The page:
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Robo advisers help lower investment barriers

More financial firms using automated platforms for managing money

Automated financial advisory platforms, also known as “robo-advisers,” are making it easier for ordinary Koreans to invest in financial products, industry officials said Sunday.

Unlike conventional asset management services that require a minimum deposit of 100 million won ($86,700) at banks, brokerages and asset management firms, robo-advisers ask for just 5-10 million won.


They also incur less costs for investors by using big data and computer algorithms to analyze risks and rebalance portfolios.

Struggling against nationwide low interest rates, local banks and brokerages have been increasingly pursuing intelligent machine-based financial advice or asset management services.

In Korea, these robo-advisers are required by law to accept human intervention for properly analyzing an investor’s risk tolerance or signing contracts. But in other more advanced markets such as the United States and United Kingdom, they run completely unmanned, according to industry sources.

Financial firms rush to partner with robo-adviser companies

On March 21, KDB Daewoo Securities launched machine-based asset management services in collaboration with four robo-advisory firms -- Quarterback Investments, Value System, December & Company and Summit International Capital.

“Our clients have shown great interest in robo-advice, and we sell about five to 10 accounts per day with a minimum asset requirement of 5-10 million won,” said Kim Jeong-beom, head of KDB Daewoo’s financial product team.

The brokerage sold a total of 1.29 billion won in asset accounts during the first 10 days since launching the robo-advisory services, according to Kim.

The investment portfolios run by artificial intelligence can vary depending on the investor’s risk tolerance, but most robo-advice products opt for low-cost exchange-traded funds, or ETFs.

“We make sure to tell our customers that robo-advice is not a magic wand to produce high returns,” Kim added.

One of the brokerage’s new products, Quarterback Alpha, selectively invests in local ETFs with an expected annual return of 7-10 percent, according to Kim. Service fees are allotted between Quarterback Investments and KDB Daewoo.

This week, Quarterback Investments and Kiwoom Asset Management plan to launch the nation’s first robo-adviser based publicly placed fund, which will be available at major banks with no minimum investment requirements

Hyundai Securities, Yuanta Securities and NH Investment & Securities have also recently launched similar products.

According to the Financial Services Commission, four Korean commercial banks and 10 securities companies have started or have plans to offer robo-advice this year.



Dunamu to tap mobile asset management

Another financial advisory services provider, Dunamu Investment Management, a subsidiary of financial technology start-up Dunamu, is also preparing to launch mobile asset management services that will be aided by robo-advice.

“We hope to attract the attention of tech-savvy young Koreans,“ Dunamu CEO Pae Sung-woo told The Korea Herald.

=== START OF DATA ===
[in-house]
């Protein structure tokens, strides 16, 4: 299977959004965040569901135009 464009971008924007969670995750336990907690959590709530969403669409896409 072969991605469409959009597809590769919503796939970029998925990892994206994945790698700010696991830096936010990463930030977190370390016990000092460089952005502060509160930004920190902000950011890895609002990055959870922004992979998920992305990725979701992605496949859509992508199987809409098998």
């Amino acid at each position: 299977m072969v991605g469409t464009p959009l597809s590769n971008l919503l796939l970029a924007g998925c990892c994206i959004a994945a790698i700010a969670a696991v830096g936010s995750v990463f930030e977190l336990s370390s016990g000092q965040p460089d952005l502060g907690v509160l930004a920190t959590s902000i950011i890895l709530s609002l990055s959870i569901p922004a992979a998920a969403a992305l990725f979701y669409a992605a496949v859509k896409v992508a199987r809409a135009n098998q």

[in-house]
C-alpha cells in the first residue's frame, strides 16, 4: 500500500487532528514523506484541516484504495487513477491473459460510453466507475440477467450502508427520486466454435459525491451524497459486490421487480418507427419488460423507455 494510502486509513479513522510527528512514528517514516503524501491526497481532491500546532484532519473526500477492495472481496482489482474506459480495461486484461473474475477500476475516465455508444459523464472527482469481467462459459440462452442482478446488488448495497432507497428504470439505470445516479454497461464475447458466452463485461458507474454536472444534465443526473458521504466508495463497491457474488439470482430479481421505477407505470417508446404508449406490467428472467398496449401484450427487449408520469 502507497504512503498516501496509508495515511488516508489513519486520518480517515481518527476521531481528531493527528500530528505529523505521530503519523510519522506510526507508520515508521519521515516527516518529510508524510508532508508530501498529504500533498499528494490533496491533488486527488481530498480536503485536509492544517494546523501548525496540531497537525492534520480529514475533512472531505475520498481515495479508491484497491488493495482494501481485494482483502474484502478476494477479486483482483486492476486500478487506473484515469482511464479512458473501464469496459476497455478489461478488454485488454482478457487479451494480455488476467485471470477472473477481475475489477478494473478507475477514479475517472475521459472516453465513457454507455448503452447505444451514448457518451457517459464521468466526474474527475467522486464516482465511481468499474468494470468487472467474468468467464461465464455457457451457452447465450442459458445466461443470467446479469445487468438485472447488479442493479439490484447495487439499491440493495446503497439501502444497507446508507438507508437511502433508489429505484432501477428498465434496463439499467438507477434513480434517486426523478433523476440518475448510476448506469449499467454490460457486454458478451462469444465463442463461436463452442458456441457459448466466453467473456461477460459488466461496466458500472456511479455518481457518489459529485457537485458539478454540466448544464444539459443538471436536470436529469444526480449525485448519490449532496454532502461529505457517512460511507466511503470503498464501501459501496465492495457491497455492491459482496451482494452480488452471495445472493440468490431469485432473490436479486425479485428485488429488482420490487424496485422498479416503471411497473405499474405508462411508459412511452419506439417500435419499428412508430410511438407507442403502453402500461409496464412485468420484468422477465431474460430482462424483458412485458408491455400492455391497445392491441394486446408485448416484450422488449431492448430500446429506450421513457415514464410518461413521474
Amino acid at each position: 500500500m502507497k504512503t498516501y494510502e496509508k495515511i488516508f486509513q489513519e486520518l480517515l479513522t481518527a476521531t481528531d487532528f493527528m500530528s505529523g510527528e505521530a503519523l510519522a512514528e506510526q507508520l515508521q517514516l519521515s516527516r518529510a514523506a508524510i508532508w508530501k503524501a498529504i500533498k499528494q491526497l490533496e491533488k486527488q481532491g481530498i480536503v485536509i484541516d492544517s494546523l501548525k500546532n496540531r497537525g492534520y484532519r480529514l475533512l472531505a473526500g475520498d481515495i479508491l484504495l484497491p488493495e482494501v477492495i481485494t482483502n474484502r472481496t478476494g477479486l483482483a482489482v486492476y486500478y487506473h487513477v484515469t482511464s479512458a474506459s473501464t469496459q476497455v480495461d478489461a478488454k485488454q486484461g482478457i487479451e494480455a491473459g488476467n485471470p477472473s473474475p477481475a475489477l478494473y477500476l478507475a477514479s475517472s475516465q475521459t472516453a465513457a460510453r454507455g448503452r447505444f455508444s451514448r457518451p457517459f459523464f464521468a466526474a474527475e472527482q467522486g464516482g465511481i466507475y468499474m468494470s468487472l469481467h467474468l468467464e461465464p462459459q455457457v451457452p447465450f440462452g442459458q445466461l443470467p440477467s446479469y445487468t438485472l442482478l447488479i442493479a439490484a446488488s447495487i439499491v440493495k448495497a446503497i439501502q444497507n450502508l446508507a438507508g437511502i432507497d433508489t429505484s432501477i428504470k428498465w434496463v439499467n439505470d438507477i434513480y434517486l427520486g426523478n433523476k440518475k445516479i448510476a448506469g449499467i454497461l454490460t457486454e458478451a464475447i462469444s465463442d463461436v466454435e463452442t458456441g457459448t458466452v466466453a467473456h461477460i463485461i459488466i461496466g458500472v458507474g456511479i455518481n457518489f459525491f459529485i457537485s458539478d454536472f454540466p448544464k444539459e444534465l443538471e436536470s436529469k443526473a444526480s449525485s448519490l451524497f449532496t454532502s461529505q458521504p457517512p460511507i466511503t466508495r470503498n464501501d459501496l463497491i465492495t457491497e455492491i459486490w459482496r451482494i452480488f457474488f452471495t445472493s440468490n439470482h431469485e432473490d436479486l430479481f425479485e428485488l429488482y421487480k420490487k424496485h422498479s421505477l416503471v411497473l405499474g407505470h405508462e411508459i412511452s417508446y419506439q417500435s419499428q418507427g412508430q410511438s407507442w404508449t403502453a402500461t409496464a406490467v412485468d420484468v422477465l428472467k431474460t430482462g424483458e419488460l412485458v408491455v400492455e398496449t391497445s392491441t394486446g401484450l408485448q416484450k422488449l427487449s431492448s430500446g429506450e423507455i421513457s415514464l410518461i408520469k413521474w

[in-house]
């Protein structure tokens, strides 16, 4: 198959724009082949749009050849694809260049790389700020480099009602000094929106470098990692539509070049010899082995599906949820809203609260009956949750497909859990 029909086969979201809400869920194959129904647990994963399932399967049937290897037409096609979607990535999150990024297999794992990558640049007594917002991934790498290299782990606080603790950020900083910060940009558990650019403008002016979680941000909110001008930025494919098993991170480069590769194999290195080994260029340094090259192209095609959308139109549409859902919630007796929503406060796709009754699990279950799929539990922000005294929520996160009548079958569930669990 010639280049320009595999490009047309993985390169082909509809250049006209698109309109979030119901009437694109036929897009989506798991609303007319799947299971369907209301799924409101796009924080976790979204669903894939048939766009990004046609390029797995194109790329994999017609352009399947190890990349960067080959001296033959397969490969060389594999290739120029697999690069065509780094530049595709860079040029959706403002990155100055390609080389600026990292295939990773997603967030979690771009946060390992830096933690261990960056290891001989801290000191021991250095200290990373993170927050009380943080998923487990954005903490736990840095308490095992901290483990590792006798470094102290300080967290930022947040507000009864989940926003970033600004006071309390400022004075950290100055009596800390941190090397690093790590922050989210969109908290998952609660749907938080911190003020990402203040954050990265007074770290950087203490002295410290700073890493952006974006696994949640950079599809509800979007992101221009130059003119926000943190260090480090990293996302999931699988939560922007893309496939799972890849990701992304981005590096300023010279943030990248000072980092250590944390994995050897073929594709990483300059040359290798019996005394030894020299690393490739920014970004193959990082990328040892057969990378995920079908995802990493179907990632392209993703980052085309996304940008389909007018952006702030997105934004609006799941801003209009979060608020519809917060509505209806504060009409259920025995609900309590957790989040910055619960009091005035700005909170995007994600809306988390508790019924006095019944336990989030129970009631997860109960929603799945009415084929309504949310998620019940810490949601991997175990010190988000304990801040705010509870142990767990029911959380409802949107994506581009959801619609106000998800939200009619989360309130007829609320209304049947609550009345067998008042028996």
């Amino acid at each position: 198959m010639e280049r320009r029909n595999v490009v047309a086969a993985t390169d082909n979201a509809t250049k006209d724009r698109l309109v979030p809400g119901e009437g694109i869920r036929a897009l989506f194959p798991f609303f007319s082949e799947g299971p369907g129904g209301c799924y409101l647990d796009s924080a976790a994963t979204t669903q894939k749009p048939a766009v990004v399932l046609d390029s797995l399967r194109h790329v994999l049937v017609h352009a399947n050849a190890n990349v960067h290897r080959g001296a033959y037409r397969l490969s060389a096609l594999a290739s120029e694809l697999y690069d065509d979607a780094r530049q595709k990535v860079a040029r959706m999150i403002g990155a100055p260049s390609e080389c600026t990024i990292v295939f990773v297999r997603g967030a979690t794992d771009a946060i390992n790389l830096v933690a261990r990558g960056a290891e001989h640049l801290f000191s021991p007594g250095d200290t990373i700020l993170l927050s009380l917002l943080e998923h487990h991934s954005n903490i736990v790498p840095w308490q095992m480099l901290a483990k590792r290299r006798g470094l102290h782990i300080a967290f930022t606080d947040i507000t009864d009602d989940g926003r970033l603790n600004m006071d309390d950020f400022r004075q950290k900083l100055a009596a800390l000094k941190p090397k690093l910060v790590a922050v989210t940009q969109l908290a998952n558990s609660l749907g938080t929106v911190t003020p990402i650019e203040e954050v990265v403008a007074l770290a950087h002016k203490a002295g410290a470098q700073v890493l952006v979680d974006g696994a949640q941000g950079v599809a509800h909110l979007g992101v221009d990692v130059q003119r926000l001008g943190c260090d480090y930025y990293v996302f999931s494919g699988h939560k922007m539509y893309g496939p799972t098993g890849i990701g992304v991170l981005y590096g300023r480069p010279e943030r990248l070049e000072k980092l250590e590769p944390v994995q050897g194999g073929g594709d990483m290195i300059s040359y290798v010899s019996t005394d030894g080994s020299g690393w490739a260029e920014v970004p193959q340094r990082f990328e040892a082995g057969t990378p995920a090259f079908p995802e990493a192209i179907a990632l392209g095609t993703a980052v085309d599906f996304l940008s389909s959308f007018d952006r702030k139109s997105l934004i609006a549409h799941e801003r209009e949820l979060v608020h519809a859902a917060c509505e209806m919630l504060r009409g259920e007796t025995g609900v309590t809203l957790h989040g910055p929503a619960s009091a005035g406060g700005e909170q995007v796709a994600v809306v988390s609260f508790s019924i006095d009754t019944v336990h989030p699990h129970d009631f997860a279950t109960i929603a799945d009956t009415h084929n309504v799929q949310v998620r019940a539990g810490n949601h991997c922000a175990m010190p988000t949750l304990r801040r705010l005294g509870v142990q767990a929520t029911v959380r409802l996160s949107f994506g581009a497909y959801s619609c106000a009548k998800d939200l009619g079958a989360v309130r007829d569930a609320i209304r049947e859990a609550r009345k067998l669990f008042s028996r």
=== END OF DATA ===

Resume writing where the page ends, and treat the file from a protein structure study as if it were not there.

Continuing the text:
Dunamu plans to launch a mobile application called MAP, or Managed Account by Professional, in June in partnership with 16 local financial advisory services companies, including Samsung Asset Management, Lime Asset Management, Fides Investment Management and Pacific Investment Management.

Via their accounts in Samsung Securities, a mobile user can log into MAP to compare financial advisory services before choosing one, and the amount. The user can also switch financial advisory firms or cancel contract with a touch of a button.

“The minimum account requirement will be about 500,000 won to 1 million won, and the commission fee will be surprisingly low,” Pae said.

Dunamu currently helps operate Kakao’s mobile app Kakao Stock that specializes in stock information and trading.

Based on analyses of Kakao Stock users, Pae reached the conclusion that the demand for asset management among young people is bigger than expected.

“For now, our main targets will be millennials with a high level of understanding of technologies, such as the folks working at tech firms in the Pangyo area, such as Kakao and Naver,” Pae said.

Regulations to be phased out

Regulations for intelligence-based investment machines will be eased as the market matures.

Right now, robo-advisers are permitted to offer investment advice only with human intervention. Eventually, the Financial Supervisory Commission is seeking to phase out human intervention altogether.

The government plans to test beta services for fully automated services from July, while closely monitoring the automated programs.

“Market players say their technologies are fully ready to go directly to the last stage. They hope the government could accelerate deregulation moves,” Hwang Young-key, chairman of the Korea Financial Investment Association, told reporters in March after meeting with officials of robo-advisory companies.

However, the use of robo-advisers will also raise concerns over service providers’ profitability on low fees, noted Kwon Woo-young, a researcher at the Woori Finance Research Institute, in a report.

He also warned that intelligence, big data-based trading has not been fully verified as to whether it can properly react to unexpected events, because they have mostly been developed during the asset market boom following the 2008 financial crisis.

By Kim Yoon-mi (yoonmi@heraldcorp.com)
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